Vampire Dawn is Philip Henry’s first novel. It’s the story of a man called Christian Warke, whose job as a vampire hunter for “The Ministry” ends up putting his wife too much danger. When she gets drained by a vamp, Christian vows to track down and execute the one responsible. Many years later, Christian is a burnt out shell of a man, dependent on copious amounts of alcohol to get him through the day. But he’s finally catching up with Xavier, the vampire he has sworn to kill. Xavier, on the other hand, has his own story to tell about what happened all those years ago.
I like the vampire mythology Henry has created. It has a light-heartedness about it that is probably derived from Buffy the Vampire Slayer, but without all the ridiculous teen-speak (you know, words like “icky” and “gooey” and “thingy”). There’s even a superpowered female Slayer in the novel, but thankfully she doesn’t take the spotlight. And the similarities end there. The vampire hunters in this novel are not superhuman, but a very ordinary bunch of people who belong to an organisation called The Ministry, something more akin to the FBI than Buffy and her loyal chums.
The first chapter of the novel concerns a young couple parked in a car at night. Before they get predicably bitten, Henry treats us to a series of jokes derived from Queen songs lyrics, as the young man attempts to flatter his girlfriend. Anyone remember “Fat-bottomed girls, they make the rocking world go round”? You can imagine how well that one would go down with a girl. Henry has a genuine talent for telling a good joke, and you’ll find plenty of them scattered throughout the novel. The story also gets very serious in places, particularly near in the end, in a chapter called “Heroes & Monsters,” where there are some jaw-droppingly unpredicatable moments.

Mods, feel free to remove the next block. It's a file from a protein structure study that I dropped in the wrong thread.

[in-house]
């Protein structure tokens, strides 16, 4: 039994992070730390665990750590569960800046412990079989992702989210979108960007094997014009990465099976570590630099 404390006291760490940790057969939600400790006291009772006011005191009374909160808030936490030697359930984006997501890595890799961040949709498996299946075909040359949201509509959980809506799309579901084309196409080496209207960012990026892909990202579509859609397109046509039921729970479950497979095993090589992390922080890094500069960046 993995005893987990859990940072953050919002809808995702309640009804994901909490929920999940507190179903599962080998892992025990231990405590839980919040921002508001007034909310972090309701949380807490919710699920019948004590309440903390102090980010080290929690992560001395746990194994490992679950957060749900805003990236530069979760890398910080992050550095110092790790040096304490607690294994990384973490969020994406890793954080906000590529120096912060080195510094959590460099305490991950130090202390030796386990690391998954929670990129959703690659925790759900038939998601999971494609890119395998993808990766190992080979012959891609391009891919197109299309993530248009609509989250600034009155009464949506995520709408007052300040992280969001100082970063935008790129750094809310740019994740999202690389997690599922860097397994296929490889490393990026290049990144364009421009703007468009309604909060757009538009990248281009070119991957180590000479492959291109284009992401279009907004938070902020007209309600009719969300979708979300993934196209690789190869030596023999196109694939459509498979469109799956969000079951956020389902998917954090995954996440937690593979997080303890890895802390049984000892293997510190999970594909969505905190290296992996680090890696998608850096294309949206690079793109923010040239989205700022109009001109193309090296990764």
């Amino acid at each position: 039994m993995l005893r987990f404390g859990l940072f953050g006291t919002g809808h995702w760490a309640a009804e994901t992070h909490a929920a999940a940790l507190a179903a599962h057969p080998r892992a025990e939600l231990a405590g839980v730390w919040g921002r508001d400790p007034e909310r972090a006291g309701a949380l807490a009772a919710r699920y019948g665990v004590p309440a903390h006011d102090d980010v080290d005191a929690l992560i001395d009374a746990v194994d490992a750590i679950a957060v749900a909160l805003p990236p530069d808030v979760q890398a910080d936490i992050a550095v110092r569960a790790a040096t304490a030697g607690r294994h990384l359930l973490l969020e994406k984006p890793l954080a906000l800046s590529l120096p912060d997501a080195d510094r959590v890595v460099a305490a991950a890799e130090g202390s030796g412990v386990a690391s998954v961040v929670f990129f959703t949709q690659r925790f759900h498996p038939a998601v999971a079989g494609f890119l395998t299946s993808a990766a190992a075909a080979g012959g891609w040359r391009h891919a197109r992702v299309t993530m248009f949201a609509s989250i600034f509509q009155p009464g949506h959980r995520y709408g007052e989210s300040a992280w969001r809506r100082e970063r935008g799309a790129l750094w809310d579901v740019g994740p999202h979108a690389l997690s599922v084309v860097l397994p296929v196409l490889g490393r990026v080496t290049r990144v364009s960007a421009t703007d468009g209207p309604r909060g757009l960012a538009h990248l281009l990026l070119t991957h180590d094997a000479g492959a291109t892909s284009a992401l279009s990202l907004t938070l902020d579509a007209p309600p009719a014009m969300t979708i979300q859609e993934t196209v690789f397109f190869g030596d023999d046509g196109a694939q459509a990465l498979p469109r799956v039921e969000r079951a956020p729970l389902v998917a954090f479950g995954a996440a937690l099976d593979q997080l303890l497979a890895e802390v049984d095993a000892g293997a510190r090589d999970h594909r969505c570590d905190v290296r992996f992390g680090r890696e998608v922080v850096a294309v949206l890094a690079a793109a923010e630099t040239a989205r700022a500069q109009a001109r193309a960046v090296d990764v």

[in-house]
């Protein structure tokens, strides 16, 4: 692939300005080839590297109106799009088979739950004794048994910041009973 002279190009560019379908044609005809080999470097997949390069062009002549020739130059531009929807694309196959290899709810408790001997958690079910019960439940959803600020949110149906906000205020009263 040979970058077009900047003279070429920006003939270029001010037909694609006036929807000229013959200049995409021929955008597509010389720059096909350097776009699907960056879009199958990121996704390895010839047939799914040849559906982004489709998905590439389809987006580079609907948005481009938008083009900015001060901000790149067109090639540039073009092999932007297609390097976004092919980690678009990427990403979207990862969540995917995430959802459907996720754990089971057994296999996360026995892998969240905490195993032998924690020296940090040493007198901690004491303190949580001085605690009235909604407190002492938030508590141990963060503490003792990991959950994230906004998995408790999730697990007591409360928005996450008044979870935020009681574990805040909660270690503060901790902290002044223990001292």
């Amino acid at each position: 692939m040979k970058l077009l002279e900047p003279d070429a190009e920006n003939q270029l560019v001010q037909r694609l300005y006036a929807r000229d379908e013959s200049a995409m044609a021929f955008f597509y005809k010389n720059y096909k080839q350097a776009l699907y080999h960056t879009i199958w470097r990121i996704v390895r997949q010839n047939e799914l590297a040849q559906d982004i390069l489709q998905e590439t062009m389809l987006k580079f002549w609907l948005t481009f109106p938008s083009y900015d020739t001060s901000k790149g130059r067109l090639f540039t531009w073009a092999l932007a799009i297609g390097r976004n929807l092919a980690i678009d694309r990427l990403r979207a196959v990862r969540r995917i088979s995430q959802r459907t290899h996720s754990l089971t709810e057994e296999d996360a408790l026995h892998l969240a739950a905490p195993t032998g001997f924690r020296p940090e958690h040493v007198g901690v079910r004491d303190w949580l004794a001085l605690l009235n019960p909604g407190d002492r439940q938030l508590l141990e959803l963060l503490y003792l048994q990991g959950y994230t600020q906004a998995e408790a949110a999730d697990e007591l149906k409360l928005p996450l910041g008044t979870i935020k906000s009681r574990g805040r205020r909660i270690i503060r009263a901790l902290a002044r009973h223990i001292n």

Henry’s skill at bringing characters to life is fair – not good enough for me to care greatly about what happened to them, but they’re certainly not cardboard either. At times the good guys acted in such a way as to make me dislike them, e.g. Christian with his drink-driving, toasting his bottle of whisky to a passing police officer and then using his Ministry credentials to bully his way out of a fine. “Well, you see,” he later says to the girl in the passenger seat, “there’s one set of rules for the rest of the world, and one set for me.” It funny and it’s macho-cool, but it harms the reader’s attachment to the character. It’s the same with all the swearing. I can live with it when the author is striving for realism, but not when it just there to sound cool. Much as I enjoyed reading this novel, the characters left me with a slight bad taste in my mouth.
Early on in the novel, Henry introduces a spiritual element: the need to restore a proper “balance of good and evil” to the world. I thought this was illogical and hokey, and I feared it was going to kill the story, but it stays very much in the background, and could even have been snipped right out. Thankfully the story takes some unexpected turns and keeps the reader on his toes, never sure what to expect. Best of all, I found my interest level gaining the further I got into the story. Too often I’ve got halfway through a novel and found myself running out of steam, persevering with a story that has lost its momentum. Henry is a very capable story-teller for a first timer.
The Curse of the Small Publisher unfortunately rears its head with this novel. Maybe it’s too petty to mention but I’ve noticed in general that small publishers do not proof read their books properly. It bugs me because two readers with a red pen each at the pre-press stage is all it would have taken for Black Death Books to catch 99% of the typos. Thankfully there’s aren’t many, and anyone who reads for enjoyment (which is the only way to read) can forgive it.
This one’s definitely for those who prefer Joss Whedon to Bram Stoker. It’s a worthy first novel, and Philip Henry is one to watch.